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Preflight API

This page is for reference only. We are no longer onboarding new customers to Programmable Video. Existing customers can continue to use the product until December 5, 2024.

We recommend migrating your application to the API provided by our preferred video partner, Zoom. We've prepared this migration guide to assist you in minimizing any service disruption.

The Twilio Video JavaScript Preflight API provides functions for testing connectivity to the Twilio Cloud. The API can identify signaling and media connectivity issues and provide a report at the end of the test. You can use the Preflight API in your Twilio Video applications to detect issues before a Participant joins a Video Room or as part of a troubleshooting page.

To check connectivity, the Preflight API creates two peer connections from the local user to Twilio's Signaling and TURN servers. It publishes synthetic audio and video tracks from one of those connections and ensures that the other connection receives the media on those tracks. After successfully verifying connectivity, it generates a report with information about the connection.

The Preflight API does not test users' bandwidth limitations. If you would like to test limitations in clients' available bandwidth, you should use the testMediaConnectionBitrate method from the RTC Diagnostics SDK.

Access the Preflight API

The Preflight API is included with the Twilio Video JavaScript SDK in versions 2.16.0 and above. Versions 2.16.0 through 2.19.1 of the JavaScript SDK contain beta version of the Preflight API. Version 2.20.0 and above of the JavaScript SDK contain the generally available Preflight API, which is no longer in beta.

You can include the JavaScript SDK in your application either by installing it with Node Package Manager (npm) or using the Twilio CDN.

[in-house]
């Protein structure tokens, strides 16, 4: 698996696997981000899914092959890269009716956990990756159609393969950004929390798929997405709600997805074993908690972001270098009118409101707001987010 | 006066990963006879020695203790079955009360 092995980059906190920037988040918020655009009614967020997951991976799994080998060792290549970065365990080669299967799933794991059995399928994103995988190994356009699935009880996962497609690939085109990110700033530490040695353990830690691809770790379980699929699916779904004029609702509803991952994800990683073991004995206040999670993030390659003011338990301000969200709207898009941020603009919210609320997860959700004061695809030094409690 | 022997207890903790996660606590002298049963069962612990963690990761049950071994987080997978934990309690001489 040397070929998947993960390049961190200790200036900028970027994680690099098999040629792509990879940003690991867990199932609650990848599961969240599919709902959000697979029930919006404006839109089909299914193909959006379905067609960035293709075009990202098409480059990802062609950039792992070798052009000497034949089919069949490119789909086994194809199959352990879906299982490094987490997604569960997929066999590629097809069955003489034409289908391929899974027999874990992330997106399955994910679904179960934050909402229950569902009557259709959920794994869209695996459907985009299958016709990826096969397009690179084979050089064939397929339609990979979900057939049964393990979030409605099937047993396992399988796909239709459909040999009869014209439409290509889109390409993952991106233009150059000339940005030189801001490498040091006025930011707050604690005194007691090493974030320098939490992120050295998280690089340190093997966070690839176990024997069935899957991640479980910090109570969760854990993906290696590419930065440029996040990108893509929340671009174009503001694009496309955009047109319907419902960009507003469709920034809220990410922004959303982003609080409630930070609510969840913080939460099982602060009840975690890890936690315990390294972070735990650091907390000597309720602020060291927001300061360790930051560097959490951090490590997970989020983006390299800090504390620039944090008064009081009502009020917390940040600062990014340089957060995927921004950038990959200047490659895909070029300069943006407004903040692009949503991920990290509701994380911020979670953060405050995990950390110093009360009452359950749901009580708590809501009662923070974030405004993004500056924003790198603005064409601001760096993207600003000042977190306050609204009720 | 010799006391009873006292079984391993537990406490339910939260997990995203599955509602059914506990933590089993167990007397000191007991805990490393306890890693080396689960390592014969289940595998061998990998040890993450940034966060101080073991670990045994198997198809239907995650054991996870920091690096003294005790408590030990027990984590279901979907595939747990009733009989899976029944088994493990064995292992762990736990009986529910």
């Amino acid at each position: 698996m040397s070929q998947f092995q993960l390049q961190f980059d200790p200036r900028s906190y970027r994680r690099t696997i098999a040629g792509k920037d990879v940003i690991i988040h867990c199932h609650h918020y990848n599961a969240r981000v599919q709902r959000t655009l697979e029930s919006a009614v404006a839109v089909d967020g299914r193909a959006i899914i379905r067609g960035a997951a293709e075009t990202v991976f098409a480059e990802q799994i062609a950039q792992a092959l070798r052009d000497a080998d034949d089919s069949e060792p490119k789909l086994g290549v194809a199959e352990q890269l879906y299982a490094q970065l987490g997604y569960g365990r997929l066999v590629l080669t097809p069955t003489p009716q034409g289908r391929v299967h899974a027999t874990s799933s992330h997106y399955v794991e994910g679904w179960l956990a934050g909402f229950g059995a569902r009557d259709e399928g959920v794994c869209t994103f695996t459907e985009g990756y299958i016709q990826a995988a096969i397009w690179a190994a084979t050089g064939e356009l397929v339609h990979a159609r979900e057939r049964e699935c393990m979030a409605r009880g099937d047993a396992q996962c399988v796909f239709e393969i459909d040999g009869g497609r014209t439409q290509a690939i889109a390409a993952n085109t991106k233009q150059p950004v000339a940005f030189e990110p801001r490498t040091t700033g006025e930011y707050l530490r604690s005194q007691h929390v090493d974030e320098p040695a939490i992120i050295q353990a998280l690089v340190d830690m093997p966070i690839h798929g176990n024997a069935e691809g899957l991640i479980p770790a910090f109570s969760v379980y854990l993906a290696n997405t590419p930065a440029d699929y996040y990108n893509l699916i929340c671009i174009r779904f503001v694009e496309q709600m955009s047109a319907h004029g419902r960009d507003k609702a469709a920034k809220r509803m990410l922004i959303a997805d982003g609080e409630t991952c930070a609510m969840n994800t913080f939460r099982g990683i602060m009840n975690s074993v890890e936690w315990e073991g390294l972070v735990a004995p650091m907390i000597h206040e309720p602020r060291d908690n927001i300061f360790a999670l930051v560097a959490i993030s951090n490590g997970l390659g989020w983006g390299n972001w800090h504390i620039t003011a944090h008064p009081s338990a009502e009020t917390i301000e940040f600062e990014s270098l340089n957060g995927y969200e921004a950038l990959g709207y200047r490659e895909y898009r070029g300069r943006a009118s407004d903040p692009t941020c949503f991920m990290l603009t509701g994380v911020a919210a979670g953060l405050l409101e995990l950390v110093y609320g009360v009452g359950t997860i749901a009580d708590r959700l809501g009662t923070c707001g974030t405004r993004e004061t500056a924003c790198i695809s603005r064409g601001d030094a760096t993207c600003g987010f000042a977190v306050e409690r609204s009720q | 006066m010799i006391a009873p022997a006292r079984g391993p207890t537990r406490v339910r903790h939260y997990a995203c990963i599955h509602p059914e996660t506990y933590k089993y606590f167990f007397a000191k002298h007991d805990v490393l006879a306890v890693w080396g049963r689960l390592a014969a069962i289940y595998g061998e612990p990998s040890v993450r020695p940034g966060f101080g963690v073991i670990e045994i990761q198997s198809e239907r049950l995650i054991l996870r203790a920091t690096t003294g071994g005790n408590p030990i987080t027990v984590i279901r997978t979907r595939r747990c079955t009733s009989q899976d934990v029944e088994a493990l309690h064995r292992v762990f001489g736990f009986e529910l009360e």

See the list of supported browsers here.


Install the Video JavaScript SDK using npm:

npm install --save twilio-video

Then, you can start using the Preflight API in your application (note that the Preflight API is under the name runPreflight):

const { runPreflight } = require('twilio-video');

Script tag

You can also copy twilio-video.min.js from the twilio-video/dist folder after npm installing it and include it directly in your web app using a <script> tag.

<script src="https://my-server-path/twilio-video.min.js"></script>

Using this method, you can access the PreflightTest API like so:

const runPreflight = Twilio.Video.runPreflight;


You can also include the JavaScript SDK in your application from Twilio's CDN:

<script src=""></script>

You should make sure you're using the latest Twilio Video JavaScript SDK release. To find the CDN link for the most recent JavaScript SDK release, visit the JavaScript SDK latest release documentation.

Using the CDN, the JavaScript SDK will set a browser global that you can use to reference the Preflight API:

const runPreflight = Twilio.Video.runPreflight;

Use the Preflight API


Below is an example of how to use the Preflight API to start a diagnostic connectivity test and handle events during the test.

// import the Preflight API, which is called `runPreflight`,
// from the Twilio Video JavaScript SDK
const { runPreflight } = require('twilio-video');

// if you are using the Video JavaScript SDK via the Twilio CDN or
// a script tag, you would reference the Preflight API this way:
// const runPreflight = Twilio.Video.runPreflight;

// this assumes you have a function called getAccessToken
// to retrieve an Access Token from your server
const token = getAccessToken();

// run a preflight test, passing in an Access Token with
// a VideoGrant
const preflightTest = runPreflight(token);

// handle preflight test events

// while the test is in progress, the progress event fires
// whenever a particular PreflightProgress step completes
preflightTest.on('progress', (progress) => {
  console.log('preflight progress:', progress);

// if the test failed, the failed event fires and returns the error
// along with the partial test results it was able to collect
preflightTest.on('failed', (error, report) => {
  console.error('preflight error:', error);
  console.log('Received partial report:', report);

// if the test completed without error, the completed event fires
// and returns the preflight test report
preflightTest.on('completed', (report) => {
  console.log("Test completed in " + report.testTiming.duration + " milliseconds.");